Reviewed by Andy Cooper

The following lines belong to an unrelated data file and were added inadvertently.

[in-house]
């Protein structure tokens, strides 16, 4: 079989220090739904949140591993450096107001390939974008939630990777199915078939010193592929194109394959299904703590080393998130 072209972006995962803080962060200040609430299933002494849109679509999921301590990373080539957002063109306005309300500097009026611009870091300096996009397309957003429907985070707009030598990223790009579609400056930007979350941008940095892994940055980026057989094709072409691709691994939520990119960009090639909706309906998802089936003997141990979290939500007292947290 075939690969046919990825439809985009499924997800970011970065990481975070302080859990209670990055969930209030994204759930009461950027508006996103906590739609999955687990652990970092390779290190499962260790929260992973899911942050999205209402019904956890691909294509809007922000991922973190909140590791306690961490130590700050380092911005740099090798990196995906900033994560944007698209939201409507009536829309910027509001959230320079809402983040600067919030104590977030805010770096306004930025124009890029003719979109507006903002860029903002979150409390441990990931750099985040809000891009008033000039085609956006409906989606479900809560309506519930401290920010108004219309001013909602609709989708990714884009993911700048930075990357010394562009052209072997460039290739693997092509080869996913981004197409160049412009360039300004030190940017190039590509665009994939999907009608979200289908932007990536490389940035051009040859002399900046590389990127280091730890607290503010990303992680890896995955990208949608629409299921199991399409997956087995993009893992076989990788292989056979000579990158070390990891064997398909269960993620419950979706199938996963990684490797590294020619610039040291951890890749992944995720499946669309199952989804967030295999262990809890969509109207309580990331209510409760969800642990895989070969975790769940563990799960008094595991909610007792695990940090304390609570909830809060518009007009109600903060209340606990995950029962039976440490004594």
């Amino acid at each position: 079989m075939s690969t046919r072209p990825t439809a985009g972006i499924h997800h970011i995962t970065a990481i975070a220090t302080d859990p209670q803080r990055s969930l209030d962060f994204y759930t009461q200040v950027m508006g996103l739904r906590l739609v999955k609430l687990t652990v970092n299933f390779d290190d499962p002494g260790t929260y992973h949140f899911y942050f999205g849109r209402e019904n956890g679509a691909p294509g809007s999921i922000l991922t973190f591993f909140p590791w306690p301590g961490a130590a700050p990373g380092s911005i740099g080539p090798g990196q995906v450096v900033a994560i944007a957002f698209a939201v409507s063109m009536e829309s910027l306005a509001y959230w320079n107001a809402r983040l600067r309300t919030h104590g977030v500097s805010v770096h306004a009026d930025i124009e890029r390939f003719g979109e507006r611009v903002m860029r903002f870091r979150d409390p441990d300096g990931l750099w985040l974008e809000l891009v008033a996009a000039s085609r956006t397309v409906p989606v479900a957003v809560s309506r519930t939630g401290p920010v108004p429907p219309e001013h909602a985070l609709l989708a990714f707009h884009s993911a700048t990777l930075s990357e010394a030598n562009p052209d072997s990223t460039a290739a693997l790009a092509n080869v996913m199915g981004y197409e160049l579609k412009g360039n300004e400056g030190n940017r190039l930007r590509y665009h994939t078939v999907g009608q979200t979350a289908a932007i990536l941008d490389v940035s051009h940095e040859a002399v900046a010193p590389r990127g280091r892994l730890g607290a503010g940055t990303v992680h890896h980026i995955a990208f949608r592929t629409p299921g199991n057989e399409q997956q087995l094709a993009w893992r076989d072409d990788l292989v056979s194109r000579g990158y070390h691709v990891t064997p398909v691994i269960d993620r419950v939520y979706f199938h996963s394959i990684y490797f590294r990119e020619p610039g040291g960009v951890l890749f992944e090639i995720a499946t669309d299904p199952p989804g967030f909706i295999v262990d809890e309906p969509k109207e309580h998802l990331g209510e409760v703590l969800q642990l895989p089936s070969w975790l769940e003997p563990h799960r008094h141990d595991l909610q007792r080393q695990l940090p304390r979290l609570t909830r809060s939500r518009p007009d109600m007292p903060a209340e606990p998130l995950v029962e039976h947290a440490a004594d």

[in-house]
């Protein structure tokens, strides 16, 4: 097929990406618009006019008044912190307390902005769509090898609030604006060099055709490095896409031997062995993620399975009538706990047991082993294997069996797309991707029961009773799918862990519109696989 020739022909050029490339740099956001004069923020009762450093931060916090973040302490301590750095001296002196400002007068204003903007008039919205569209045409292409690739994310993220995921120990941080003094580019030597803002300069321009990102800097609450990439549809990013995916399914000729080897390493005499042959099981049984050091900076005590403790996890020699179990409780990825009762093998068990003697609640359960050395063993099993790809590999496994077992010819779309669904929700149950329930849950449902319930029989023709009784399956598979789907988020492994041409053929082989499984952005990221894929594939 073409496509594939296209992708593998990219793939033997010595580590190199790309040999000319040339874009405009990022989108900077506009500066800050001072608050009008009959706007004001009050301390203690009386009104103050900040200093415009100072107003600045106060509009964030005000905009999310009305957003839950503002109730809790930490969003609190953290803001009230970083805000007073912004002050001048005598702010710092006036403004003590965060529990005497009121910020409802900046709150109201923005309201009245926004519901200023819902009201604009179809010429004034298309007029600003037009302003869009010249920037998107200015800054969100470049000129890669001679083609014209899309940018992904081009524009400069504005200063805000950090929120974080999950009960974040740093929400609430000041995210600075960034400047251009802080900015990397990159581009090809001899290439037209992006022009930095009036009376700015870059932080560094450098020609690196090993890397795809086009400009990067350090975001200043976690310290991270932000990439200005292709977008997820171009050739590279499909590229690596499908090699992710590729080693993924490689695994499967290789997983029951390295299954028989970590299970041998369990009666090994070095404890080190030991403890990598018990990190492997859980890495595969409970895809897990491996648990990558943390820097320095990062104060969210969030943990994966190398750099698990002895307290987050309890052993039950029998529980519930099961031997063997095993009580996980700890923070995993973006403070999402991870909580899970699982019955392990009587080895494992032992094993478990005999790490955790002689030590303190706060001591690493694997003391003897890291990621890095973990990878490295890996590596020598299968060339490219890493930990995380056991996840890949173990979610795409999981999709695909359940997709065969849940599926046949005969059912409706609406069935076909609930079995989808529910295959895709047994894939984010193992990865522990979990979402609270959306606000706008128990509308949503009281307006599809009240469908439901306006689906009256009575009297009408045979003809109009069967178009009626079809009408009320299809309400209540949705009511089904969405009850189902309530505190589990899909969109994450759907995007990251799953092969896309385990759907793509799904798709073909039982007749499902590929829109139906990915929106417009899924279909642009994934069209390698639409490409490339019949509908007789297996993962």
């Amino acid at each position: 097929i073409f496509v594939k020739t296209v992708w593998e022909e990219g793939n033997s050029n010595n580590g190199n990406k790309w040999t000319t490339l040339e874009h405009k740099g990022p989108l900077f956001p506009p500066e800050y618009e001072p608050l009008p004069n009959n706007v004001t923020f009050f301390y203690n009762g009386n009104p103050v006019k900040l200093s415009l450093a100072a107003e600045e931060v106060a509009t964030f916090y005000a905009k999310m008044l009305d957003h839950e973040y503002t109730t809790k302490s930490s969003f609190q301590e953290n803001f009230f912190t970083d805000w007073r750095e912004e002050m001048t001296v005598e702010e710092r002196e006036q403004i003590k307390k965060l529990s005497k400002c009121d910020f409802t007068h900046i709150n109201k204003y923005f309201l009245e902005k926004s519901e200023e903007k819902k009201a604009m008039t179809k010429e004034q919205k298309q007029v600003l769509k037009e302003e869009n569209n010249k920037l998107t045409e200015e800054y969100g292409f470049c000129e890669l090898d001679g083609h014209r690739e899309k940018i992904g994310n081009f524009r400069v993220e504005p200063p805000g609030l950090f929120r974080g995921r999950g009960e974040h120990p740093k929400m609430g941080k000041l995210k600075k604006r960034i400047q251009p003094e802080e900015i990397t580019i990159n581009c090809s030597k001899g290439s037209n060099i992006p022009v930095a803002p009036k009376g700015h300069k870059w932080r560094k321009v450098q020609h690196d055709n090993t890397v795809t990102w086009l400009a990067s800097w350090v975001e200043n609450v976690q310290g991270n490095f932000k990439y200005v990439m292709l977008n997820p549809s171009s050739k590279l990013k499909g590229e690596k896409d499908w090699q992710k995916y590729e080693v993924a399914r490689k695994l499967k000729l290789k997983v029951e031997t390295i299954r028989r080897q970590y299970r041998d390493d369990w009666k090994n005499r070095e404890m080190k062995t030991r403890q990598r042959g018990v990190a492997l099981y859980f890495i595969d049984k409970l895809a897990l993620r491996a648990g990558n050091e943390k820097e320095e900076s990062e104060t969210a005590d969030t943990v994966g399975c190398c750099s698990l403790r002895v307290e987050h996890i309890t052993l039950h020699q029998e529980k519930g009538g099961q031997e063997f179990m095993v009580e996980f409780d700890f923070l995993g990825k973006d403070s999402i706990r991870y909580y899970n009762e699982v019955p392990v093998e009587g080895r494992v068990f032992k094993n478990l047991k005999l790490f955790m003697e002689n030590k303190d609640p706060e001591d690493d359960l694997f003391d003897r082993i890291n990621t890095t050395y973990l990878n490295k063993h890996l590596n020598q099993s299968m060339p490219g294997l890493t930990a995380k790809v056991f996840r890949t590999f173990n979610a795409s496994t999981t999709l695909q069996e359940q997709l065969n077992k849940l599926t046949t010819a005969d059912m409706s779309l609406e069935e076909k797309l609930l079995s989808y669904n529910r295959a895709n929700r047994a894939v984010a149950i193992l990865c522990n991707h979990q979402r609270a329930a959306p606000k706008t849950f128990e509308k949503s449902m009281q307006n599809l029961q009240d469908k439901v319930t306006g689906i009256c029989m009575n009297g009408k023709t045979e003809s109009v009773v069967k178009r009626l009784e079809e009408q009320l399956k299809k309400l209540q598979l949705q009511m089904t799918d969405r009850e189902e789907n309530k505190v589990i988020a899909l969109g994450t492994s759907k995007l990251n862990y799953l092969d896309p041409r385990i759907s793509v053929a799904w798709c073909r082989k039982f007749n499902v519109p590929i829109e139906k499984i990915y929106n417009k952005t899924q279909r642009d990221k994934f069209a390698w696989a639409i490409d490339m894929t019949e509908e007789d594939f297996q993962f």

J Stephen (no, not Stephen J) Copeland's voice has backed artists such as Barry Manilow, Yolanda Adams, Bebe Winans and Donna Summer, so you can be assured of a high quality performance. He must have many muso friends too, as the playing is impressive while mostly keeping the passionate and joyous feel of the songs. Shame about the disturbing use of drum machine on track three: I hoped such unsubtlety was left behind in the 1980s. Also it’s a pity the mixing and mastering of the CD doesn't quite do justice to the level of musicianship: while many listeners wouldn't really notice, more intense enthusiasts would wish for more body and warmth to the overall sound. Anyway, the focus of gospel music is the vocals and the groove, both of which generally fulfil. J Stephen at times sounds rather like Philip Bailey and even wanders into false-setto on a couple of numbers. He remains confident, mature and funky, while his choir provide a tight backing. The grooving is at times jazz big band, at times pure funk, at times R’n’B: plenty of variety. The ballads are smooth, though perhaps a bit overindulgent at times. The Gospel message is always clear ("Lamb Of God"), encouraging ("Its OK"), edifying ("Body Of Christ") and expressive ("Love Letter"). I would describe this album as “bread and butter” gospel: nothing new, nothing bad. The quality might not match high budget releases, but the content surpasses many.
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